Sir Ifeanyi Eleje is the senatorial candidate of the Grand Alliance of All Progressives for the Southern Ebonyi Zone. In this interview with EDWARD NNACHItalks about Simon Ekpa’s home sit-in in the South East region, his APGA election, part-time legislature and various other topics

Can shall we meet you, sir?

I am Ifeanyi Eleje. I am a graduate of Chemistry from the University of Lagos and I also have a Master of Business Administration from the University of Benin. I am also an Associate of the Chartered Insurance Institute in London and also have various degrees in Management and Administration from the University of Surrey, the University of Kent; I am also a Fellow of the Nigerian Institute of Management and an Associate of the Nigerian Institute of Public Relations.

Many in the Ebonyi South Zone say they lack a strong political structure to support the likes of incumbent Sen. Michael Nnachi, Gov. David Umahi, and others at the polls. What is your opinion?

Those who say this are misinformed. It is that they deliberately lie or are not informed. I could not have been a novice in politics and was appointed by former President Olusegun Obasanjo to be Chairman of the Board of the Federal College of Education in Pansi, Plateau State. So, that just discredits that claim. The incumbent governor of Ebonyi State knows me and I was a member of his transition committee after his election in his first term. Anyone seeking that position is uninformed. We’ve been in this game for a while; I was in the PDP and also in the APC and worked extensively with Senator Emmanuel Agboti in the search for him to be Governor of Ebonyi State. So, the political arena is not new to me. The question, I think, should be: why APGA? Ebonyi’s political terrain has suffered what I can call a captive capture. It had been stored by a group of people who wanted to protect some interests and was therefore not open to a genuine contest. And I think that’s why we’ve had little representation; I also think that’s why the best of us haven’t come on board. So when we get a platform in the Grand Alliance of All Progressives, we want to give it a go from there.

You have repeatedly said that you would not like to tackle politics while in the Executive arm of the government, but rather in the Legislature. Why have you been probing such a notion?

I am simply trying to say that the functions of the executive are different from those of the legislature. Now, if you are a legislator and you are operating as part of the executive, it means that you have already failed in your duty as a legislator. This is because part of their duties is to oversee the functions of the executive. I’m just trying to say that you can’t live in the ‘house’ of the executive arm of government and then supervise at the same time. He must come as an independent legislator with the interests of his constituents and that is the only time he can provide an adequate oversight role. For example, a project is located in your community and the executive appoints the contractor who manages it and examines what is necessary.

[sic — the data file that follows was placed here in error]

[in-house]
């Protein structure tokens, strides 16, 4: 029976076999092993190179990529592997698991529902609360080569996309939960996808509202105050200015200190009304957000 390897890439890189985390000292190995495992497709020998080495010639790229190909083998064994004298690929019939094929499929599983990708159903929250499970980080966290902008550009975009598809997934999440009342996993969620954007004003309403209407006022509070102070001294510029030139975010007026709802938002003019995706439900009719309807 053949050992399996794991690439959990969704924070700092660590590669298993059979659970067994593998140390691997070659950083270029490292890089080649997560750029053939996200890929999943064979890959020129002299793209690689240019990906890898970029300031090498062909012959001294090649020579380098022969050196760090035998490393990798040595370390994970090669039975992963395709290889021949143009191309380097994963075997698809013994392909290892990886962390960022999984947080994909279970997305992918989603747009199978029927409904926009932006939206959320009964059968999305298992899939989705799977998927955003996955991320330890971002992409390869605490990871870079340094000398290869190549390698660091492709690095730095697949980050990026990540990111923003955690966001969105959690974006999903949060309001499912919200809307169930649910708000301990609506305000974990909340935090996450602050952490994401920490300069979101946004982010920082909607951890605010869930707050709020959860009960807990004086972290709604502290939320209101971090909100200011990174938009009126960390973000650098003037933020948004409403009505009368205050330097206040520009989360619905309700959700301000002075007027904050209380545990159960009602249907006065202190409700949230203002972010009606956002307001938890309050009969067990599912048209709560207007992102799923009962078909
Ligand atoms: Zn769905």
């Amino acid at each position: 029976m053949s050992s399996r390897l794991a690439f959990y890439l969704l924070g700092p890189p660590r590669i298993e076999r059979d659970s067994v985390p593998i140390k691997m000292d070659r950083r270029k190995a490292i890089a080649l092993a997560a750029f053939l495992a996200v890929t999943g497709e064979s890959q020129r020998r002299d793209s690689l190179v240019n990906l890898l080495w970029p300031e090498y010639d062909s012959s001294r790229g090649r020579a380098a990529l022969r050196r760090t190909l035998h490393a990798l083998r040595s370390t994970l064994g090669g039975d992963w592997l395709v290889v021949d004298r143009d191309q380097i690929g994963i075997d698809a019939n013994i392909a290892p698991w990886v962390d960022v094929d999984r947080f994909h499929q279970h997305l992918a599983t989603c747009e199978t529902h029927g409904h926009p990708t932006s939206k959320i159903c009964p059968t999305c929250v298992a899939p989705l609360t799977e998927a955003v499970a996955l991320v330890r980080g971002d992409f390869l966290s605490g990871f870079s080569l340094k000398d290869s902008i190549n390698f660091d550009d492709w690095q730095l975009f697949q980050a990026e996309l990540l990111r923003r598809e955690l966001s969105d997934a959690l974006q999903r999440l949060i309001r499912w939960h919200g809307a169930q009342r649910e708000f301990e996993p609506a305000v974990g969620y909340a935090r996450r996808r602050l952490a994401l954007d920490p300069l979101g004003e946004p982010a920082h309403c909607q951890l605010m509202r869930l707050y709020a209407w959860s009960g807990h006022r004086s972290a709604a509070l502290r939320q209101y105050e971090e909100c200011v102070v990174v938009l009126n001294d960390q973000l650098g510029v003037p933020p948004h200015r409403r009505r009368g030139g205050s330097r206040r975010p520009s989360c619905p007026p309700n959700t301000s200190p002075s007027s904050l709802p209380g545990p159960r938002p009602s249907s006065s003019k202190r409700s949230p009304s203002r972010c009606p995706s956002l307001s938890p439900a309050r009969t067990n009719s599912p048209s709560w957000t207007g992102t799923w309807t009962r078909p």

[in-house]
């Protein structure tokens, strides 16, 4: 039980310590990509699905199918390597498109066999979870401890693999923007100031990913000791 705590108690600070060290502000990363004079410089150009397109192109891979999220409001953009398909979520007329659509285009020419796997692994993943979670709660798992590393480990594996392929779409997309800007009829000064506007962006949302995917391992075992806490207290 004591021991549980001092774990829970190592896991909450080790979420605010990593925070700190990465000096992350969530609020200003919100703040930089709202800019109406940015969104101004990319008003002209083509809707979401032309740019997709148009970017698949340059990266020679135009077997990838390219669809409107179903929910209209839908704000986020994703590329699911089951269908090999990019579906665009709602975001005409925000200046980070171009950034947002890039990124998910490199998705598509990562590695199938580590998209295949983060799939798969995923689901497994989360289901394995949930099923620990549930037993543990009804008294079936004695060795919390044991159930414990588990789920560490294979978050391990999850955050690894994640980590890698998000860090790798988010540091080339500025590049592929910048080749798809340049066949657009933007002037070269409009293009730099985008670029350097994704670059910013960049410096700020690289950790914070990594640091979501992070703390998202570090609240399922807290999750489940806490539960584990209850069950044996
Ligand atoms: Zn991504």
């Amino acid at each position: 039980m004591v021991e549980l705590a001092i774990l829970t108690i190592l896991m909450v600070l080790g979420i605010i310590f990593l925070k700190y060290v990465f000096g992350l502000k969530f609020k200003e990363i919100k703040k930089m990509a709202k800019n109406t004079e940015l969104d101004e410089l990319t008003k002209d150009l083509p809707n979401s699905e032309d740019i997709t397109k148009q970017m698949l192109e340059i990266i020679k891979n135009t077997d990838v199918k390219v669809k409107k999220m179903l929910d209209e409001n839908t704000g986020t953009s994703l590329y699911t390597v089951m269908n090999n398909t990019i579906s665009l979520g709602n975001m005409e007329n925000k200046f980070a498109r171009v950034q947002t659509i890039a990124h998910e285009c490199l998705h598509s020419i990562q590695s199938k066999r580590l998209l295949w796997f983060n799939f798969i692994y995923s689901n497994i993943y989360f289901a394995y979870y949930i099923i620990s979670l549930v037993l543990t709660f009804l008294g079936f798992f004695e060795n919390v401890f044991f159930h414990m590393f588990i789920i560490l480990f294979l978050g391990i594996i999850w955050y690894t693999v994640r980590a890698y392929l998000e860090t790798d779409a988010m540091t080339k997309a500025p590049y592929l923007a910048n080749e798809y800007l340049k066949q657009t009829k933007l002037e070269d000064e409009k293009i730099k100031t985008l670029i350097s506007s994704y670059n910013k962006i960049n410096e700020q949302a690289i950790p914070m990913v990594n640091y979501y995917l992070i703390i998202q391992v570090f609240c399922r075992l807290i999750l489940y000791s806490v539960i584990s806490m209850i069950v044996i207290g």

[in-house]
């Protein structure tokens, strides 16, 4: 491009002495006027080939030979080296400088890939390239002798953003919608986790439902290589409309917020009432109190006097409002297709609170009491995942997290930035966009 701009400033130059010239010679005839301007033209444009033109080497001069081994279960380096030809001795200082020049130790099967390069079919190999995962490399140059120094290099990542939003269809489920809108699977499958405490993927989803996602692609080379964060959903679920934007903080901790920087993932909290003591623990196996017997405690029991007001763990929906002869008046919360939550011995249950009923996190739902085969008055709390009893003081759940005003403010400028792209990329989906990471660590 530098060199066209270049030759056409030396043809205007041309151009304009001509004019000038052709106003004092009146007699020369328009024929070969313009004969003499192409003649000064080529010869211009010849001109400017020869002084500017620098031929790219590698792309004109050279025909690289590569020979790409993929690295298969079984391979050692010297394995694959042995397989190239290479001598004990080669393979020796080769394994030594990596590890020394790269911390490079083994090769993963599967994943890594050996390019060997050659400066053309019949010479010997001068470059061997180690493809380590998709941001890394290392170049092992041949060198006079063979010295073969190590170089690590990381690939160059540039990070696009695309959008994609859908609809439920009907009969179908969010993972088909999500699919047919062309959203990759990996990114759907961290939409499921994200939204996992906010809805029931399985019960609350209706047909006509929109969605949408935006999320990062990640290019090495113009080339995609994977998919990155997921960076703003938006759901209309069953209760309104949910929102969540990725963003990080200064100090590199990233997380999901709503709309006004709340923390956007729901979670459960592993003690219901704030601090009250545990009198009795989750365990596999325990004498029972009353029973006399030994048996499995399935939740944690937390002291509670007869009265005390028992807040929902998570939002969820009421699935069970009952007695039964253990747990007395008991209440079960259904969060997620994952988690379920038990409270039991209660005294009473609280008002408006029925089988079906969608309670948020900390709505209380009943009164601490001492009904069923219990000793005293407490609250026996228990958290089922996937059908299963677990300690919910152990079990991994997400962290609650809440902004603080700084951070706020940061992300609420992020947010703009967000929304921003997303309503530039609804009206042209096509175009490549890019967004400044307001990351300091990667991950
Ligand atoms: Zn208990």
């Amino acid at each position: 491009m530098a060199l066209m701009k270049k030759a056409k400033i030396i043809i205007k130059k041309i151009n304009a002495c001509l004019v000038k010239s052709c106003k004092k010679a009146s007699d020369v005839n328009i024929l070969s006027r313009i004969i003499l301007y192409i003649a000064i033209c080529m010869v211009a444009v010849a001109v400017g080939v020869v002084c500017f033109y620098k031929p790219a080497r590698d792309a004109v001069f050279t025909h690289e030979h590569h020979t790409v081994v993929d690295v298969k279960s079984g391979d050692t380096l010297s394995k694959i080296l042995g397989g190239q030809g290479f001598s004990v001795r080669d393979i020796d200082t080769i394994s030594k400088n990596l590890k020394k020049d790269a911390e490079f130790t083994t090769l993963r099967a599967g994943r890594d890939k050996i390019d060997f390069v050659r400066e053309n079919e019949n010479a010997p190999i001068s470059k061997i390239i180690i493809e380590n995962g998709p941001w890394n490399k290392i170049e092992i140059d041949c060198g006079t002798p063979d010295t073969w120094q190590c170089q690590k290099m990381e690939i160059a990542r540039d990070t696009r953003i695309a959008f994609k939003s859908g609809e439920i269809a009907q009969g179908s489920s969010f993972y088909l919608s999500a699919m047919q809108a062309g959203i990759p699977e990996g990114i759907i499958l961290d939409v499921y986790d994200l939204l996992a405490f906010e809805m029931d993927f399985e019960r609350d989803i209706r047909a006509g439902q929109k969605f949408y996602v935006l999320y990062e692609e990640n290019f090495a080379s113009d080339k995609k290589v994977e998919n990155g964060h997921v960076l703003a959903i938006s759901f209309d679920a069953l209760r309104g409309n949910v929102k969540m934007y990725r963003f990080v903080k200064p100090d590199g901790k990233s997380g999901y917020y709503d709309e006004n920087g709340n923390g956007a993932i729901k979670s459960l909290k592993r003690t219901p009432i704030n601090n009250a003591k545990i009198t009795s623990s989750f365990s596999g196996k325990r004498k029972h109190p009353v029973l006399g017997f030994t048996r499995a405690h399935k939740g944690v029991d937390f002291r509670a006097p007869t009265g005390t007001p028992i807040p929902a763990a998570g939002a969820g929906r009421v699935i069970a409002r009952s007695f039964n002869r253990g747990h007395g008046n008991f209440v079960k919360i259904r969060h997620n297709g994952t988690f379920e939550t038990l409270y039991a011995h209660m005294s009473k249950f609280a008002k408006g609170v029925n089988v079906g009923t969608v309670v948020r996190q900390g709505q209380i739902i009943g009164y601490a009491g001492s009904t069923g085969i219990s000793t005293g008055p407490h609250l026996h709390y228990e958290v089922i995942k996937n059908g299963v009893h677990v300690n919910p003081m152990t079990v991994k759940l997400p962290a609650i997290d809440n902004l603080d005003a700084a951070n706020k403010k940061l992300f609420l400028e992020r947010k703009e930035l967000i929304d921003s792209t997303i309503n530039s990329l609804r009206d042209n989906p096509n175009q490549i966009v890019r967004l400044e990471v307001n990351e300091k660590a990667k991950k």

As a legislator, your concern should be: Is this bill relevant to my constituents? Two, if it’s okay for my constituents, is it being executed with the professionalism and quality that will eventually meet my constituents’ needs? It’s not a case of a contract being awarded and executed and everyone ticking the boxes, the guy gets paid and walks away. What benefits does it provide to its constituents? How does it align with your own needs? What impact does it have directly on your standard of living?

You come from a local government area where open defecation is common. How would you address this ugly trend in the area if elected?

I know that open defecation is already internationally prohibited. So what do you need to tackle open defecation? Nobody in the real sense likes open defecation. This is a practice that is sustained by a lack of government attention. If you make it a focal point, it could be addressed, first, by providing public toilets; It doesn’t even matter if you start with pit toilets because water is an issue in the area. So the first intervention I will be looking for when I get to the Senate will be to stop open defecation not only in the Afikpo area, but in the entire South Ebonyi Zone.

Your community has suffered a blackout for about 13 years. How would you approach this initial situation if you are elected?

Of course, you know that power generation and distribution has passed into private hands. They are no longer under the seat of government. But that is only part of the story. This is because someone invested and wants to get a return on their investment. And when you project the cost of having power in Afikpo North, you realize that any private investor may be wary because it will take a long time to get a return on that investment. And it can seem overwhelming. But the truth is that this is why there is political commitment. Knowing that this is a social welfare responsibility for the community, the government must step in and make the initial commitment required to bring power to this community. I will work with all the senior members of the Senate if I am elected to put that political fix in place.